"Tiktaalik pulled herself through the swamp and onto land with her primitive digits.
The Lockheed Electra’s chrome propeller pulled Amelia Earhart through the clouds, around the world.
I wish I could inhabit the clouds and sea as perilously."
Shaun Krupa’s work describes the path of one form swimming through another. He presses his living body into geometric forms made of slumping mud. He sleepwalks while pulling apart an electric box fan. He organizes space as a series of trials, like the forts and haunted houses built by children. Nostalgic passage through this space resembles that of religious ceremony, burial architecture, creation myth. During performance, Krupa dissolves and disappears. Eschewing personhood in solidarity with his medium. His sculptures have the ghost-marks of familiar creatures, clawing their way along. Krupa’s personal monuments break down the machine into body parts, exposing the heart, which proceeds.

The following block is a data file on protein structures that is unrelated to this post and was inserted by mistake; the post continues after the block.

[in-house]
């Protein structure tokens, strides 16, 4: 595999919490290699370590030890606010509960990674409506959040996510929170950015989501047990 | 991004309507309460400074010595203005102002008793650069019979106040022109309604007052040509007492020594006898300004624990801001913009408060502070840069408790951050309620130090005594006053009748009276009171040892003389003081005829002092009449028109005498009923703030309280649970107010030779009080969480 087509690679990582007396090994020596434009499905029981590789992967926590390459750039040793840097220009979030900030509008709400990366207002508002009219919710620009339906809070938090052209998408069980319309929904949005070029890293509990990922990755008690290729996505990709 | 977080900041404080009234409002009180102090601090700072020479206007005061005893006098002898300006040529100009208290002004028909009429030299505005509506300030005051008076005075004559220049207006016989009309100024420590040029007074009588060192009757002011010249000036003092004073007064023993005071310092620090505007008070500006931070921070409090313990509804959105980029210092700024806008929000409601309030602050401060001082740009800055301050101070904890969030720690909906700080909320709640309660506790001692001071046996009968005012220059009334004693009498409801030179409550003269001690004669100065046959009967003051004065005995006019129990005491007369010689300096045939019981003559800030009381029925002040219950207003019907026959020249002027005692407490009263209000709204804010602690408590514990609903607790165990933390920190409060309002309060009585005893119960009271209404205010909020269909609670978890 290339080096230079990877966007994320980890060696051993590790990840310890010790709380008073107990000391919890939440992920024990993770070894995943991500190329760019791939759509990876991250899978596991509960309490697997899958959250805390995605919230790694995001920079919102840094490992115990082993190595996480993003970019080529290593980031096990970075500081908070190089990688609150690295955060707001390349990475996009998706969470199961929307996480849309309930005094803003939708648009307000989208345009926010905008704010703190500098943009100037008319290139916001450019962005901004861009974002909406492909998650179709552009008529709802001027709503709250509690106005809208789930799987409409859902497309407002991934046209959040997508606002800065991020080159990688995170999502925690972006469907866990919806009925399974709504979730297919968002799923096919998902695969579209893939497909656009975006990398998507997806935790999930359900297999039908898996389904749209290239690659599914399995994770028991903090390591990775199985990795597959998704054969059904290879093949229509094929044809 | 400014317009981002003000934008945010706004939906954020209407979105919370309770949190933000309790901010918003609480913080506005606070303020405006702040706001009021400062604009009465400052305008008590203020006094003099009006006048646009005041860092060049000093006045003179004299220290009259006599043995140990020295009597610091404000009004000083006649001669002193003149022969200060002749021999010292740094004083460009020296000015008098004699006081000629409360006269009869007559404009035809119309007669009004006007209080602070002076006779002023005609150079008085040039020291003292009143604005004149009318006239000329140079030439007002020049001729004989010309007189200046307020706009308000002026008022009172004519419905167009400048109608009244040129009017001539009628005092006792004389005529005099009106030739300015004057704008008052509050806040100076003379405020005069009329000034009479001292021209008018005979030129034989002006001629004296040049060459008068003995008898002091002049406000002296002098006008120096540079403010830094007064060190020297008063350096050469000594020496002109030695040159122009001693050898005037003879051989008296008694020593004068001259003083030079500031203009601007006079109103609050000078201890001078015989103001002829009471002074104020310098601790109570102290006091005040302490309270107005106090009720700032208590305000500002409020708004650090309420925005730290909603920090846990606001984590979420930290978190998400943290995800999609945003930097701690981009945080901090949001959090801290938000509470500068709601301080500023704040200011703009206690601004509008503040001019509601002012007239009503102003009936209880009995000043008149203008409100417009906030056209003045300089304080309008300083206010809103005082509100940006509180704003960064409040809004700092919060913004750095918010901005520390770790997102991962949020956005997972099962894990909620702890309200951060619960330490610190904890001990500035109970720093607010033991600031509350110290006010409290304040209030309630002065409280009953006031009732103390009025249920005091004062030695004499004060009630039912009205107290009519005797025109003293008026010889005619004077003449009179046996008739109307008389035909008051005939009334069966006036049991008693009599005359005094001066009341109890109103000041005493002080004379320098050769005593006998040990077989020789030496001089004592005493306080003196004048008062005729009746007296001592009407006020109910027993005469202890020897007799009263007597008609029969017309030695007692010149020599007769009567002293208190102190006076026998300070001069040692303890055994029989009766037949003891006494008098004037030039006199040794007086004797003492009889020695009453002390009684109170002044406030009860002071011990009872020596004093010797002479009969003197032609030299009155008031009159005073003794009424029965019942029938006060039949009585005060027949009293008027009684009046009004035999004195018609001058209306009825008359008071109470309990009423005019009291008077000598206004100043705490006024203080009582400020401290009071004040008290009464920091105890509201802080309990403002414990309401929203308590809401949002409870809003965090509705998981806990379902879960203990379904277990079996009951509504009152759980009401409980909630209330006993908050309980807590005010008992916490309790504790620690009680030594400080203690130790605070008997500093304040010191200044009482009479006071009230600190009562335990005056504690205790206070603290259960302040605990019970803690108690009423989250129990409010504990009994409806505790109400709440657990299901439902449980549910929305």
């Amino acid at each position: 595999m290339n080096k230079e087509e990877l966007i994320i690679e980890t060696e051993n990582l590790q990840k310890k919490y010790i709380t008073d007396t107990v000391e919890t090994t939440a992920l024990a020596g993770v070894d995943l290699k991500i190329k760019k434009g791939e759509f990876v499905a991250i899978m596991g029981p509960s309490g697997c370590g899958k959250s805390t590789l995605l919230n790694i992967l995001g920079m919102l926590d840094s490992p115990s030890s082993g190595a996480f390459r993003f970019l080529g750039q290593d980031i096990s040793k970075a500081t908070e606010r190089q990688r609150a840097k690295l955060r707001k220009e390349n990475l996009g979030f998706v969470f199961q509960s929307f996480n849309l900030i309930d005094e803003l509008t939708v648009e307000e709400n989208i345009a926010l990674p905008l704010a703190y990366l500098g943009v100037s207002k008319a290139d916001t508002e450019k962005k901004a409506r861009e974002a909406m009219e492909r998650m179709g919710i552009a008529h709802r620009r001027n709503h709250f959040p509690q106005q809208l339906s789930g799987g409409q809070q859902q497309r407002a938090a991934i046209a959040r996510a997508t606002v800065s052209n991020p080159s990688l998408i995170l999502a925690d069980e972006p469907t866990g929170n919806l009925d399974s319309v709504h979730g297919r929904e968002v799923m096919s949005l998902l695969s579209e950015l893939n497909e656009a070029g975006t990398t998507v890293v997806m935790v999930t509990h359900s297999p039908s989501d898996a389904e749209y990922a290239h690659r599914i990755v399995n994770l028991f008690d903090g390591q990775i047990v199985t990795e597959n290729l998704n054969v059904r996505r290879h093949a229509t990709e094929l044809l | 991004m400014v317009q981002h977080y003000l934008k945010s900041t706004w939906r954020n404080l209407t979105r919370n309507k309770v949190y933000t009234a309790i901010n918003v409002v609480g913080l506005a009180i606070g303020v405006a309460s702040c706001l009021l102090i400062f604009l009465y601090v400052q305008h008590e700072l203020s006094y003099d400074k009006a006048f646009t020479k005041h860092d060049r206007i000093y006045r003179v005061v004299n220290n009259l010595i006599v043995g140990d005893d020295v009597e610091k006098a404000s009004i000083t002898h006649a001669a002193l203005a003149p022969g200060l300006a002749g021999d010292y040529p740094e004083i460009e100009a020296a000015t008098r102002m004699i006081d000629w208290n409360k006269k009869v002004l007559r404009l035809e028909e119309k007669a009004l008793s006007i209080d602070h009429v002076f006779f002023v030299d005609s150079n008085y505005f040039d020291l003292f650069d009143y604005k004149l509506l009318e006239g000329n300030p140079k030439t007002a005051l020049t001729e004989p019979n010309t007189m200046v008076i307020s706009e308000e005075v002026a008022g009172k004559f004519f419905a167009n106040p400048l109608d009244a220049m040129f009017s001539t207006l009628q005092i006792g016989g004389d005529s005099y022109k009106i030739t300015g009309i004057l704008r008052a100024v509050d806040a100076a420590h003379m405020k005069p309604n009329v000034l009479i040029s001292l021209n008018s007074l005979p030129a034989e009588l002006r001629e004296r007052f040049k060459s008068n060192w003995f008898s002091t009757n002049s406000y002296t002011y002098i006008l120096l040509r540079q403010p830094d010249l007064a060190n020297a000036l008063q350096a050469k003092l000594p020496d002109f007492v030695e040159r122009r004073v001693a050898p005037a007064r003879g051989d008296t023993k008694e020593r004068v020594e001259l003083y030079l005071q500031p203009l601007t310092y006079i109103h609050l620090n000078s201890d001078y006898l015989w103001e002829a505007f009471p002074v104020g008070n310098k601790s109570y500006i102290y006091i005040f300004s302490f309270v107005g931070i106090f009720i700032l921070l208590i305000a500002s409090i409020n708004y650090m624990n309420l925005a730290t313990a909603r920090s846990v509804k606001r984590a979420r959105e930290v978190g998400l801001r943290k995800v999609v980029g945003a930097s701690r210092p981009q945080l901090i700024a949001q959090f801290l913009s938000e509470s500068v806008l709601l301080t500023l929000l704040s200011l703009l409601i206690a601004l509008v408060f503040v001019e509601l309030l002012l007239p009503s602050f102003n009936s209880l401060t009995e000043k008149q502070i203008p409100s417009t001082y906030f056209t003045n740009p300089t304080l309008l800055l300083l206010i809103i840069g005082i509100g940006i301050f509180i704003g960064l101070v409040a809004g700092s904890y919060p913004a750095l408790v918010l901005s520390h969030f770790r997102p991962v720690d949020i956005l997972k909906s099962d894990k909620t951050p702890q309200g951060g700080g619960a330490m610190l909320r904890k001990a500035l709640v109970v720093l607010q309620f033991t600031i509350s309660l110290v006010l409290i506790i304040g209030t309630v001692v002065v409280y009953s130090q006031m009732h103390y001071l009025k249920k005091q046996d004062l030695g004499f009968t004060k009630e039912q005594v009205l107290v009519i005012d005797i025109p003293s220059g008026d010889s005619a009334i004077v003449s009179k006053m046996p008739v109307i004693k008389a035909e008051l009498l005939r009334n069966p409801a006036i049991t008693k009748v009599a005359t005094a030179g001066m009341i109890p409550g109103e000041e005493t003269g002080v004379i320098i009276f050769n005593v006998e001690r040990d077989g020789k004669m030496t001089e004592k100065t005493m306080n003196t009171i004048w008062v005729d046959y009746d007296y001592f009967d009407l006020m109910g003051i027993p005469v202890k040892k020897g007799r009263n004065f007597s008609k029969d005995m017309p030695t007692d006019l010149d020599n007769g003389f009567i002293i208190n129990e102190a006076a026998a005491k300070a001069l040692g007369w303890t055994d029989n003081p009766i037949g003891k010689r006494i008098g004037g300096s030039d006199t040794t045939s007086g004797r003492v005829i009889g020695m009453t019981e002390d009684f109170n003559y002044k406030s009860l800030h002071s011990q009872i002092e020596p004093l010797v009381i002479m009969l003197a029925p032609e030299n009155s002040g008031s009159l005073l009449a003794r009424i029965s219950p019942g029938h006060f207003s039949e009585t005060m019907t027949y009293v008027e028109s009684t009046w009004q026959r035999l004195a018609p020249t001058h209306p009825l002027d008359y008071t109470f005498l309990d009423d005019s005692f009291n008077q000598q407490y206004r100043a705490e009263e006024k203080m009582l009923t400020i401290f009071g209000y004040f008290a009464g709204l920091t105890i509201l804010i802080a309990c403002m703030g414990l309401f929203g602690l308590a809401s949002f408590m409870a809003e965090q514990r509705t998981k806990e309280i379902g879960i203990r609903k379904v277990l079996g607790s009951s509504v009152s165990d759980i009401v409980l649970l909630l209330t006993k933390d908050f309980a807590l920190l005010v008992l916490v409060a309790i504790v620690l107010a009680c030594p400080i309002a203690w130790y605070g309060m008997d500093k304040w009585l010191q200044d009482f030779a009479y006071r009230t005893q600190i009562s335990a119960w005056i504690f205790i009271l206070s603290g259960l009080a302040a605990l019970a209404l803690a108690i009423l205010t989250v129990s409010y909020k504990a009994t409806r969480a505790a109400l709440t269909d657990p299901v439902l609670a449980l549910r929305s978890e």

This is Krupa’s first solo exhibition at Safe Gallery. The soft pencil drawings of his castings are blueprints for his physical endeavors - the ultimate goal of which is to become one with the earth. These works on paper examine the ground below us in relation to our bodies. The careful planning seen in these renderings manifests into a group of cast soil-cement body molds. The surrounding canvases of propellers, which he analogizes to hands, are painted with the same sensitivity as if they were flowers.
Krupa uses performative modes to make a series of “fish prints”, in which he guts a fish and dips the various parts in paint; the fish body analogous to his own unexplorable interior. Krupa also presents a series of still lives, each centered around a human hand, and each providing an alternate milieu for the aforementioned extremity.
Alternative timelines, unearthed natural habitats, evolutionary creatures, and a look at an increasingly mechanized society are all themes that push and pull Krupa’s work in Lost Body. A performance of the same name will be presented at the gallery on March 27, 2019.